We Want Action: The Foreigner (2017)

When it comes to straight-ahead likeable action stars, few have done it better than Jackie Chan. He built up an incredible body of work before breaking through in the U.S. which meant that, for many of us, we could start off with something like Rumble In The Bronx and then go on to discover the Armor of God or Police Story movies. He’s even carried his unique brand of humor and still-impressive action into more recent films like the incredible Chinese Zodiac. However, thanks to a review Blu-ray of The Foreigner, I now see him in a very different light.

See, even Jackie Chan can’t keep doing the same thing over and over again. And boy does he go a different route with last year’s The Foreigner, directed by Martin Campbell of Casino Royale fame. Following a path well established by the likes of Liam Neeson, Chan’s Quan Ngoc Minh finds himself on a path of hard-edged revenge in this film after his daughter is killed in a bombing perpetrated by a group calling themselves the Authentic IRA. Having already lost his wife and other two daughters to an equally terrible, yet very different attack years prior, this former super soldier leaves his old life behind to avenge his daughter.

This puts him on a direct path to Brosnan’s Liam Hennessey, a former leader of the real IRA who’s since become the Northern Ireland deputy First Minister. Quan’s convinced that Hennessy either has or will have the names of the bombers. When Hennessey doesn’t take Quan seriously the former first builds and sets off an ingenious bomb in the bathroom of the politician’s office and then proceeds to stalk him at his country estate.

After a great deal of back and forth and a boatload of intrigue both personal and political, the actual bombers’ identities become known and, well, more intensity ensues after the most nerve-wracking scene in the movie.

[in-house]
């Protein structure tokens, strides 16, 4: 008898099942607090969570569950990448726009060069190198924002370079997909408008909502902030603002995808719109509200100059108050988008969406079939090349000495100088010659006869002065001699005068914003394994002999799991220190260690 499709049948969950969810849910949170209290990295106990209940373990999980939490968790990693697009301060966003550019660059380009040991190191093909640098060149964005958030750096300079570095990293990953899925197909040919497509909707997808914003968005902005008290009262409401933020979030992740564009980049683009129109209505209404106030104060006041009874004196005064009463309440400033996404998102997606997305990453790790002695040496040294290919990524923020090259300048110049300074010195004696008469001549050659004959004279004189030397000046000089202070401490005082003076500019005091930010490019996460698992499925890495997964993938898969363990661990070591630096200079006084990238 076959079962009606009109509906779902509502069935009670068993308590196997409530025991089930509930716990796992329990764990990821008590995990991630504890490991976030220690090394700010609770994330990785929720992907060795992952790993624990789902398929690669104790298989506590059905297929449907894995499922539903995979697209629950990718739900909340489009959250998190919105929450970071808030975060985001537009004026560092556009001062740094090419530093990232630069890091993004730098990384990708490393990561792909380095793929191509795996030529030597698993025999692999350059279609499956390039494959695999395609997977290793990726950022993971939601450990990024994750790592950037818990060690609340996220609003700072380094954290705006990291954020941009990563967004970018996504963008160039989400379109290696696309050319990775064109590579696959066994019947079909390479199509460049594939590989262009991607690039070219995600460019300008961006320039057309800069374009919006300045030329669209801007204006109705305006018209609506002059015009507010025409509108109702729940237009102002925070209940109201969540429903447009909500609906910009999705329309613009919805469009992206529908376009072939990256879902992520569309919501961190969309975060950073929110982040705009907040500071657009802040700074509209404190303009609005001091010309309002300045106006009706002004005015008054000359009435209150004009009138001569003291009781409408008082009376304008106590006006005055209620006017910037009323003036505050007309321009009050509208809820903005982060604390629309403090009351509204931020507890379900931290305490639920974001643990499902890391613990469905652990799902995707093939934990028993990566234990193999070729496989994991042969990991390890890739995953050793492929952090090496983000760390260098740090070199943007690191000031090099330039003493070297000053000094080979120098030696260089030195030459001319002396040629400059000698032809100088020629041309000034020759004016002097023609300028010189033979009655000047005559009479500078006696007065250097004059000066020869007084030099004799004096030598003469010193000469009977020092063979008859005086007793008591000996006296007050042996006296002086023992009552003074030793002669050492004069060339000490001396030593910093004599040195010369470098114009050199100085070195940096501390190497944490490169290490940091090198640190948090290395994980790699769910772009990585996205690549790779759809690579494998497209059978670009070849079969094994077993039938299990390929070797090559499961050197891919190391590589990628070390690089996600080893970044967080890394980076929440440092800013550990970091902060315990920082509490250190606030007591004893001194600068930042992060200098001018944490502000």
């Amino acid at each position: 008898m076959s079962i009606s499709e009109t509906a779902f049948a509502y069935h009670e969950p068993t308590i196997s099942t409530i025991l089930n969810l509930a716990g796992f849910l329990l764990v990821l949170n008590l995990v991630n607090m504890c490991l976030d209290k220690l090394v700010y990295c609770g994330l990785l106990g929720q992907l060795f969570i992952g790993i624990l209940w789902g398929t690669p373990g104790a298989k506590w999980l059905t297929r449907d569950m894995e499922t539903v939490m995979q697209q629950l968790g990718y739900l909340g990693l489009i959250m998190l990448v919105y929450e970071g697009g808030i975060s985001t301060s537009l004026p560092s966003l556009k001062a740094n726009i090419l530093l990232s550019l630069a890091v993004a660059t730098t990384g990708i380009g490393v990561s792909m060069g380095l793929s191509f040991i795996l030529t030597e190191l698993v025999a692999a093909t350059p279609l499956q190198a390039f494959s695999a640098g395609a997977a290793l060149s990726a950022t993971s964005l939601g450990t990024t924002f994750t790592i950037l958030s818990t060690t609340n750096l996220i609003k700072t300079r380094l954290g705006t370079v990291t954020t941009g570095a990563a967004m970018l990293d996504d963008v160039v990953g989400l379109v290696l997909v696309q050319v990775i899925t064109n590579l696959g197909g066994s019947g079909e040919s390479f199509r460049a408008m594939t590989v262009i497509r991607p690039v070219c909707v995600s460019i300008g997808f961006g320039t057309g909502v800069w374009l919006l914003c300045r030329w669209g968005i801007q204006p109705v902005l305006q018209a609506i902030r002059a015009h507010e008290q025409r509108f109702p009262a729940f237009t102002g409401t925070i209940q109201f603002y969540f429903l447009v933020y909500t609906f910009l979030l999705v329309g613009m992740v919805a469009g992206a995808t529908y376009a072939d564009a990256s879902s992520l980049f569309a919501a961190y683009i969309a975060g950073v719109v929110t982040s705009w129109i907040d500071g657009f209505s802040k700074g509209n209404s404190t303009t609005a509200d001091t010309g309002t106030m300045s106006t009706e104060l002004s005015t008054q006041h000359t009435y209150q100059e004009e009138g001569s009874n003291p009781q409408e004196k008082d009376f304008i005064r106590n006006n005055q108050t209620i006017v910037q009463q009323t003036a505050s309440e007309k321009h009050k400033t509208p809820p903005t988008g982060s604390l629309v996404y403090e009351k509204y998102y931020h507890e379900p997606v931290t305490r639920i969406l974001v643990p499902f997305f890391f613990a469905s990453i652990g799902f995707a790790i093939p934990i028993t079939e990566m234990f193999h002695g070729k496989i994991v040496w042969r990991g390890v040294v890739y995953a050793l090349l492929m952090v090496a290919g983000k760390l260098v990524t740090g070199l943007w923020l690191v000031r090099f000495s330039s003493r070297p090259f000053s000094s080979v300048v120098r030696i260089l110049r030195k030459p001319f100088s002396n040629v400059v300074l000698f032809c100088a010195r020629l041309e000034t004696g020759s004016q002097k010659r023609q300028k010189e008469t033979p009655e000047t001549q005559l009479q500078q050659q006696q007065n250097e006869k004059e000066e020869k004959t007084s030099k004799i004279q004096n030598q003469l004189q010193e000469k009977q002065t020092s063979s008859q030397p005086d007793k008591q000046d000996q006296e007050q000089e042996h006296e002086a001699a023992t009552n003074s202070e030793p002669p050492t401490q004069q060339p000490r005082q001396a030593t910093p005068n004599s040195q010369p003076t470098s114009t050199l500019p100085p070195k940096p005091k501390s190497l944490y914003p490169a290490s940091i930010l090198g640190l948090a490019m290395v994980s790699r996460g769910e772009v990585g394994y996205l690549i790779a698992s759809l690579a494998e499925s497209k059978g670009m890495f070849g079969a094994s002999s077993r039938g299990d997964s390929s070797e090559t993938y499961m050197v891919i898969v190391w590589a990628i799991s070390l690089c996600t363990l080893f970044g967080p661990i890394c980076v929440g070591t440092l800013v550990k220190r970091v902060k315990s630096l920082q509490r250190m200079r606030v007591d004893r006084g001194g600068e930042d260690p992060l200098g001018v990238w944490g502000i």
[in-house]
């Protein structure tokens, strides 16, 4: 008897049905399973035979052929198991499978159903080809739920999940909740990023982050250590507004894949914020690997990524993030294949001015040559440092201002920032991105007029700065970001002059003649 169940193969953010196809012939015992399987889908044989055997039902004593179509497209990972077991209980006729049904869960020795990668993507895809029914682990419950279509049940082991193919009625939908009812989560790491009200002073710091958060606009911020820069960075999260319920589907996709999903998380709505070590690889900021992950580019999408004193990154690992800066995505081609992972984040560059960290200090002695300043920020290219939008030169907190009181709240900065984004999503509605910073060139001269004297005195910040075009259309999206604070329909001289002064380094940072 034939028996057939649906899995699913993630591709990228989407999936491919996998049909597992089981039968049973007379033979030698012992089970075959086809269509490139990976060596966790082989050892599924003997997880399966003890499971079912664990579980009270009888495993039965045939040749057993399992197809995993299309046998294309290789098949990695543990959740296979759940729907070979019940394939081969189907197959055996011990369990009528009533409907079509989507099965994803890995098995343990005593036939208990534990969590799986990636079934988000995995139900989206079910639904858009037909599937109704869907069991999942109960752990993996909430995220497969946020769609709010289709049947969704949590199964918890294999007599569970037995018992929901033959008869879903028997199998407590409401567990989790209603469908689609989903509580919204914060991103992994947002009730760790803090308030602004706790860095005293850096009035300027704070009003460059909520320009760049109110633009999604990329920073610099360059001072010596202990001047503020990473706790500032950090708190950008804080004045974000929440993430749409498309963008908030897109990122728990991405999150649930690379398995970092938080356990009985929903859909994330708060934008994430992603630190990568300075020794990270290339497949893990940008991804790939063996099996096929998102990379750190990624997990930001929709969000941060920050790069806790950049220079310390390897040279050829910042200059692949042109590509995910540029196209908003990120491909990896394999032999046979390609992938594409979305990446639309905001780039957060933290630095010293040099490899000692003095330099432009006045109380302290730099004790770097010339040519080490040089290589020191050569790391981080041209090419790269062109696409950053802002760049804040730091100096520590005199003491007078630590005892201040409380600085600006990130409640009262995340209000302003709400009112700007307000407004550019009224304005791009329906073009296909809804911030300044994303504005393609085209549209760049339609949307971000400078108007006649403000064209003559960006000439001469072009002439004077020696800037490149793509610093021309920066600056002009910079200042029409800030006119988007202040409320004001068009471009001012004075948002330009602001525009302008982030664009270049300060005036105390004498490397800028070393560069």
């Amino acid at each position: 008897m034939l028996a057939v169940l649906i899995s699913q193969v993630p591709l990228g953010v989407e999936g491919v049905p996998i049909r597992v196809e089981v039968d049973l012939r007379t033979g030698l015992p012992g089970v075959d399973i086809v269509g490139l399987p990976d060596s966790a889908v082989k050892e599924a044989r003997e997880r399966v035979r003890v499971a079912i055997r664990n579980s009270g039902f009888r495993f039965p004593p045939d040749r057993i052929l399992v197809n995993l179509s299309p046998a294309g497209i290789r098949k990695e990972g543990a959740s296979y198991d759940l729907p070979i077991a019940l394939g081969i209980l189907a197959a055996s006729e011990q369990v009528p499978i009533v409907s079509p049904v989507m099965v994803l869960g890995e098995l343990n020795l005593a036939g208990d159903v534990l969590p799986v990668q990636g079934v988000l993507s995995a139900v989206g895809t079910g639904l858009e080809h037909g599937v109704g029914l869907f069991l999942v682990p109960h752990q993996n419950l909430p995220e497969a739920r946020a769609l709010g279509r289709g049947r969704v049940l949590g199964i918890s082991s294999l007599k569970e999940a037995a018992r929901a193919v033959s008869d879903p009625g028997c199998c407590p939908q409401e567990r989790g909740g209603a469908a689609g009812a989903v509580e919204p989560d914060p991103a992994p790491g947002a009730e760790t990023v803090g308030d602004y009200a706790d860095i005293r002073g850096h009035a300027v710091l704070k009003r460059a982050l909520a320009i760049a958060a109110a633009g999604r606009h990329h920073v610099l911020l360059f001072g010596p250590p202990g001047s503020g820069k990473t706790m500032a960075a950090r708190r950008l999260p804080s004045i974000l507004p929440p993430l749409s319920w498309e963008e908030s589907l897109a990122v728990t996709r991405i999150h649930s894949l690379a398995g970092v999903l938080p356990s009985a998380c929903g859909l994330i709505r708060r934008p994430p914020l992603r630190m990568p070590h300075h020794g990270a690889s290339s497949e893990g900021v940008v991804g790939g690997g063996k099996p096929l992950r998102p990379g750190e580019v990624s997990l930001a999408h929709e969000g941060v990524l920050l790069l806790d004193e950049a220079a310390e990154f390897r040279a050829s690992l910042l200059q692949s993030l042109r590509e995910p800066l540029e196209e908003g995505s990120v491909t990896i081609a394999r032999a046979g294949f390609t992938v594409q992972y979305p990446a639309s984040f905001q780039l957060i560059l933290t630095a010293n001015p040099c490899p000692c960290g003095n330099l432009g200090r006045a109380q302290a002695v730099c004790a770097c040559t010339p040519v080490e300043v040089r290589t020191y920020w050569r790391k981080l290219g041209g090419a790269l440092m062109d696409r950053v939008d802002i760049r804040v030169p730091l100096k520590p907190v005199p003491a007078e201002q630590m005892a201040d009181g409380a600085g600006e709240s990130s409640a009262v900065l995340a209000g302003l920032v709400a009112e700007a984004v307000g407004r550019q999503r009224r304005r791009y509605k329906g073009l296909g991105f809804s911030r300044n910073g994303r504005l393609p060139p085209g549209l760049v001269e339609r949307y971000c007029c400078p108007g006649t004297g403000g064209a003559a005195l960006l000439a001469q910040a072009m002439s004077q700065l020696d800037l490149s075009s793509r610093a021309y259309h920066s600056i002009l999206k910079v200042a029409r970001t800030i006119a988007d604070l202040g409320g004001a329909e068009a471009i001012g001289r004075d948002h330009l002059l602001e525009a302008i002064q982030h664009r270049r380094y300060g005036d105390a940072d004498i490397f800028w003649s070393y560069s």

As I mentioned above this film’s a real departure for Chan. I’m fairly sure he doesn’t smile once after his daughter died and the first fight scene doesn’t come until about the 40 minute mark. Instead, he’s a far more broken character than I’ve ever seen before and he really seems to go there with his performance. At every moment he looks like a broken person fully focused on revenge and nothing else.

On the other hand, you also get to see the usually charming rogue Brosnan walk the moral tightrope a lot more than usual as the clearly secret-filled former IRA head honcho. I’ve only really seen him as James Bond and Remington Steele, but I do believe that he’s been in a few of these “old guy action” flicks recently too.

What separates The Foreigner from some of the other films of this variety? Well, for one thing, it’s clear that Campbell and his actors took it seriously. These very same plot is probably found in a legion of straight to Walmart or Netflix action films starring vaguely familiar or mostly forgotten faces, but everyone here came with their A game. Campbell even goes the extra mile by not skimping on the emotions, flashbacks or explosions (most of which seems practical). The result is a powerful film that expertly mixes the worlds of drama and action with some MacGyver-y moments thrown in as well and one that I hope plenty of people will watch now that it’s out on Blu-ray.

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